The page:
Irreplaceable Indigenous art in Western Australia has been vandalised and is under threat from emissions from a proposed fertiliser plant, inquiry hearsIrreplaceable Indigenous rock art at a site in remote Western Australia has been vandalised with graffiti, treated with contempt by outsiders, and placed under threat by an invasive weed, an inquiry has heard.Murujuga, commonly known as the Burrup peninsula near Karratha, holds the largest concentration of ancient rock art in the world – 2,
  • ISIS targets St. Catherine's Monastery in Sinai, Egypt

    Gunmen attacked security forces near St. Catherine's Monastery in Egypt's south Sinai on Tuesday, killing at least one police officer and injuring four others, the Health Ministry said, just a week after two deadly church bombings killed 45.The Monastery of St. Catherine, near Mount Sinai in Egypt, where a policeman was killed and four others 
    were wounded on Monday [Credit Pedro Costa Gomes/AFP/Getty Images]Islamic State...
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  • 5,000 year old skeleton discovered in Malaysia

    A prehistoric human skeleton, thought to be at least 5,000 years old, was uncovered during construction of a gallery for the Guar Kepah Neolithic site near Kepala Batas, on mainland Penang, on Monday.The prehistoric human skeleton was found at Guar Kepah Neolithic site on mainland Penang, near Kepala Batas 
    [Credit: USM]Universiti Sains Malaysia (USM) Global Archaeological Research Centre director Professor Datuk Dr Mokhtar...
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  • Medieval priest discovered in elaborate grave 700 years after his death

    The remains of a medieval priest who died 700 years ago have been uncovered in an elaborate grave. Archaeologists from the University of Sheffield uncovered the rare find at Thornton Abbey in Lincolnshire, which was founded as a monastery in 1139 and went onto become one of the richest religious houses in England.The 700 year old grave was found in Thornton Abbey, Lincolnshire[Credit: University of Sheffield]The priest's gravestone...
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  • Behind the iron curtain: How methane-making microbes kept the early Earth warm

    For much of its first two billion years, Earth was a very different place: oxygen was scarce, microbial life ruled, and the sun was significantly dimmer than it is today. Yet the rock record shows that vast seas covered much of the early Earth under the faint young sun.Tiny incubators were used to simulate early Earth conditions, tracking microbial diversity and methane emissions 
    over a period of 500 days [Credit: Rob Felt,...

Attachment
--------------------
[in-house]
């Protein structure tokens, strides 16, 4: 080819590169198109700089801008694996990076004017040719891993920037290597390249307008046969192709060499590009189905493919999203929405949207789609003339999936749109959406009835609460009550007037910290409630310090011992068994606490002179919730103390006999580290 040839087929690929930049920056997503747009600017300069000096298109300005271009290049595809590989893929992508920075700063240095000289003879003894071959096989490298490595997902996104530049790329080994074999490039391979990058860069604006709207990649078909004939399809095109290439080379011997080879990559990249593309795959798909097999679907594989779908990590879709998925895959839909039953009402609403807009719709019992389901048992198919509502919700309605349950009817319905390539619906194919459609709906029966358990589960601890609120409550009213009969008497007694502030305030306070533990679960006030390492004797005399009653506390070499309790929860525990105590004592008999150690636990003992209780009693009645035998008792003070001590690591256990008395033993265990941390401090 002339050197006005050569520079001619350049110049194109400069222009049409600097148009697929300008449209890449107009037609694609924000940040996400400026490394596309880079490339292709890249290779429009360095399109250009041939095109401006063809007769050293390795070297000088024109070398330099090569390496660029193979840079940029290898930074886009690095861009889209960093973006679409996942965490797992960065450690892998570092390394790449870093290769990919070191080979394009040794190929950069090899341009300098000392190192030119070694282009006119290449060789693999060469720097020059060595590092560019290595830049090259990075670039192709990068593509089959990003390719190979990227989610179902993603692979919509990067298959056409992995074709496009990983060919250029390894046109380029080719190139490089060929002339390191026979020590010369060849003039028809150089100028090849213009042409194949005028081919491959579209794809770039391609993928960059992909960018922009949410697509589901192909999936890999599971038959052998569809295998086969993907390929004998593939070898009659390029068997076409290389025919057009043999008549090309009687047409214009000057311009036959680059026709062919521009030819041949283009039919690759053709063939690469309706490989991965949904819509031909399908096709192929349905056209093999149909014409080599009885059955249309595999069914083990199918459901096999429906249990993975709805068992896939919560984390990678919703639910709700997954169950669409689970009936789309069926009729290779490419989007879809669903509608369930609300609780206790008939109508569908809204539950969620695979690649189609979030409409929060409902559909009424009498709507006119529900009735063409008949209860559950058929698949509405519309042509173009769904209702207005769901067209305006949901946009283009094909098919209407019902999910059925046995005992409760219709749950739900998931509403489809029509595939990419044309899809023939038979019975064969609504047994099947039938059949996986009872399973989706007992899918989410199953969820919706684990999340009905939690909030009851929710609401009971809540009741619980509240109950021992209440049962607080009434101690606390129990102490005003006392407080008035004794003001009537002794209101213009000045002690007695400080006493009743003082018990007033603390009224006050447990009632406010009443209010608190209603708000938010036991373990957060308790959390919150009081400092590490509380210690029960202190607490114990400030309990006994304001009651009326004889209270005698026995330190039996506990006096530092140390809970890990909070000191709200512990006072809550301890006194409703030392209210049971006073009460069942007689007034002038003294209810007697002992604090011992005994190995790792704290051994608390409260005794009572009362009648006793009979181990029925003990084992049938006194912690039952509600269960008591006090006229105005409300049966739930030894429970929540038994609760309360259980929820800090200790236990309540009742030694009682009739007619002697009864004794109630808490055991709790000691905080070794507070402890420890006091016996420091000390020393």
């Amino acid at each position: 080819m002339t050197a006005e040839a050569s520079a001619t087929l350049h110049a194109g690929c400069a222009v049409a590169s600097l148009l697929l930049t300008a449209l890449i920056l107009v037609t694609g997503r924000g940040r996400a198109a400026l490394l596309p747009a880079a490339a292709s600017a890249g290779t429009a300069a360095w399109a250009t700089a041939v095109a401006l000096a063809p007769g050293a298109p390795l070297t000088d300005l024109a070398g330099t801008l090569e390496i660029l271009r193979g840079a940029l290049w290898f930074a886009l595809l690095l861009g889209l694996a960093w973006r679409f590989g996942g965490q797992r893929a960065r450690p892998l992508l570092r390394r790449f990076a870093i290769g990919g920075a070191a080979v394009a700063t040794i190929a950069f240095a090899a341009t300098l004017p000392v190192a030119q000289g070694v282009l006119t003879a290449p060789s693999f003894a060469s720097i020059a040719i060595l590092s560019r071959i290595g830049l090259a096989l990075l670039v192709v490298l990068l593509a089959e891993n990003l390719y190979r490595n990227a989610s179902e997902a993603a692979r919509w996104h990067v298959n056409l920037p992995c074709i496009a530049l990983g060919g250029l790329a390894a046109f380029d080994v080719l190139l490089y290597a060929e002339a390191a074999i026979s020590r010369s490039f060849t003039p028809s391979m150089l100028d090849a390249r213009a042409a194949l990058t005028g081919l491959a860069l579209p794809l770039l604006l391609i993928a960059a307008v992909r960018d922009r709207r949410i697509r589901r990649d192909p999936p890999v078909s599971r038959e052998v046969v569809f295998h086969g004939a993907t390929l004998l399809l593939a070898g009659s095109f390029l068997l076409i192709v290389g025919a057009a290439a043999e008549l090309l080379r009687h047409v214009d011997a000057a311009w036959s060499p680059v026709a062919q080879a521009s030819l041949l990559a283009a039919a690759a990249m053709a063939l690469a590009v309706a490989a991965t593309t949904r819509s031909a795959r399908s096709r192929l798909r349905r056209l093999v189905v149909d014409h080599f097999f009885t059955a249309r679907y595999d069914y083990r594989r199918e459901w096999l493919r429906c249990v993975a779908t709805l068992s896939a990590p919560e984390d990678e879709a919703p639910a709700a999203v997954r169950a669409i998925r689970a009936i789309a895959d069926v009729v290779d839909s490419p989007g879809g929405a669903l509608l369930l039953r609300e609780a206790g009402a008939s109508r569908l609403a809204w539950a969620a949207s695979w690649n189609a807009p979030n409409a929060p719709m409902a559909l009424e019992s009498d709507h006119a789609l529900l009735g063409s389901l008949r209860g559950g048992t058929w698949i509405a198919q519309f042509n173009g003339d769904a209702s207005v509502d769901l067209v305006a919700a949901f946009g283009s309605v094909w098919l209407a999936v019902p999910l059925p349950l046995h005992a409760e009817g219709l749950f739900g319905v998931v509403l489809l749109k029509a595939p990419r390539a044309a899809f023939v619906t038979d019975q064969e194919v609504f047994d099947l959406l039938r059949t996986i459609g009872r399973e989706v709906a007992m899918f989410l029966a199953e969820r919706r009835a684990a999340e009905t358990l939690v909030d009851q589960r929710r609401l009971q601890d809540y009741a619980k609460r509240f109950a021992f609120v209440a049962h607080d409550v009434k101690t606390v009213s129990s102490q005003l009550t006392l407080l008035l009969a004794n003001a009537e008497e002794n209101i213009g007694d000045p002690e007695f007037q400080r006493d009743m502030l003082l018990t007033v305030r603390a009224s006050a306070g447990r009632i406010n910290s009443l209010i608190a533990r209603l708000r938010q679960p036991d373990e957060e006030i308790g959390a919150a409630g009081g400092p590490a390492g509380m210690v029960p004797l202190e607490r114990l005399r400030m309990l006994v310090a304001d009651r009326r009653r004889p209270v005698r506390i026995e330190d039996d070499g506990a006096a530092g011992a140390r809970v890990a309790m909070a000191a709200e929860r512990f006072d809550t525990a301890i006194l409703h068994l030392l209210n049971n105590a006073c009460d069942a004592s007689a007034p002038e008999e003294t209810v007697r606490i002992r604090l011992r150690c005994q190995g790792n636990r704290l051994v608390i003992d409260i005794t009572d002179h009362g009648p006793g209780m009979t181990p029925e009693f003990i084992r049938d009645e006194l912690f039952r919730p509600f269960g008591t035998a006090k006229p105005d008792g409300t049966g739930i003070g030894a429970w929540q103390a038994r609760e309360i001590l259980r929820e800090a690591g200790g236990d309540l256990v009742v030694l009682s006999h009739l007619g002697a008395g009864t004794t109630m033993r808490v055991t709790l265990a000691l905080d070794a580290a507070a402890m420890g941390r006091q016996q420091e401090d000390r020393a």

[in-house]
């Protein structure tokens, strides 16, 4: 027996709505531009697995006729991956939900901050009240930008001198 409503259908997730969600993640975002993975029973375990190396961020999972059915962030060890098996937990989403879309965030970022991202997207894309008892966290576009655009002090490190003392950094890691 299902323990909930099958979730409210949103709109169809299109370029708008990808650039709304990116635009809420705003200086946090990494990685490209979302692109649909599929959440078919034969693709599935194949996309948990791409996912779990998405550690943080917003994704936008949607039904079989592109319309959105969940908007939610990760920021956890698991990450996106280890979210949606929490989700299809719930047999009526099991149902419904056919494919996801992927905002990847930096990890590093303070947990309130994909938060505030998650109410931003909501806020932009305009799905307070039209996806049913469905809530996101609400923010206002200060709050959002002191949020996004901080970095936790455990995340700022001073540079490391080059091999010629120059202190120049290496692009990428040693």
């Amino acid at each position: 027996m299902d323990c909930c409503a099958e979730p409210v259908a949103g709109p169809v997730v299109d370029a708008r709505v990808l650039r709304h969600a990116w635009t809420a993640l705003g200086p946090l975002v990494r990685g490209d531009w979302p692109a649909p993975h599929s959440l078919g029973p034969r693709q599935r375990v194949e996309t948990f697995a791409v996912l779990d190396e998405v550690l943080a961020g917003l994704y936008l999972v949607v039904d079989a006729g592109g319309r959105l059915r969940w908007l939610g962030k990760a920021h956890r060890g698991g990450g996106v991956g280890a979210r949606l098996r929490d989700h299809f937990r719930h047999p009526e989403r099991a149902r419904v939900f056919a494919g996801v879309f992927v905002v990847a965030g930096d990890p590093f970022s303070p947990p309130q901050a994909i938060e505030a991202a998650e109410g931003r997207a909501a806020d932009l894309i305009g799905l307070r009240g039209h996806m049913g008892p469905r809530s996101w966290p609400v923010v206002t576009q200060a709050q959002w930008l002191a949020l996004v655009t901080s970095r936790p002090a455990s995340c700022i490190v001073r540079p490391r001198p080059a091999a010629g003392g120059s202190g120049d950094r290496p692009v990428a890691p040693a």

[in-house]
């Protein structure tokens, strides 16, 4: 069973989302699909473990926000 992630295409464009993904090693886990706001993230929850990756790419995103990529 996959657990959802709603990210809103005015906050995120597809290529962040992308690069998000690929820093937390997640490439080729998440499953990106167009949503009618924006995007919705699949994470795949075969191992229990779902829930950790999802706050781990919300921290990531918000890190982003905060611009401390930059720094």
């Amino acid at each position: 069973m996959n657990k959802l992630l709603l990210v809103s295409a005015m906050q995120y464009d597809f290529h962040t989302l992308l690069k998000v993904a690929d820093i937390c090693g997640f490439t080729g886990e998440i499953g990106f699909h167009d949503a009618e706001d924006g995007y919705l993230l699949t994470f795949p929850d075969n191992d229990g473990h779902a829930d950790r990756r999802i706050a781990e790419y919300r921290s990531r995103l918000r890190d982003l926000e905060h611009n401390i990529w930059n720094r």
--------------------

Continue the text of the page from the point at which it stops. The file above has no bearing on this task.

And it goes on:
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  • Scientist explores archaeological record by studying Mongolian reindeer herder camps

    For years, Todd Surovell has studied an ancient Paleoindian site in Colorado and wondered why he would find concentrations of tools in one spot or a particular type of tool in another. He had to go to Mongolia to find the answers.This composite time-lapse photo shows every spot Mongolian people occupied in a reindeer herder camp Sept. 15, 2014. 
    Todd Surovell, a UW professor of anthropology and director of the George C. Frison...
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  • Megafaunal extinctions driven by too much moisture

    Studies of bones from Ice Age megafaunal animals across Eurasia and the Americas have revealed that major increases in environmental moisture occurred just before many species suddenly became extinct around 11-15,000 years ago. The persistent moisture resulting from melting permafrost and glaciers caused widespread glacial-age grasslands to be rapidly replaced by peatlands and bogs, fragmenting populations of large herbivore...
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  • The giant sloth megatherium was a vegetarian

    Together with an international team, Senckenberg scientists examined the diet of the extinct Giant Sloth Megatherium. Based on analyses of the collagen in the fossil bones, the researchers concluded in their study, which was recently published in the scientific journal Gondwana Research that Megatherium subsisted on an exclusively vegetarian diet. Until recently, there had been much speculation about the food habits of these...
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  • Supermassive black holes found in two tiny galaxies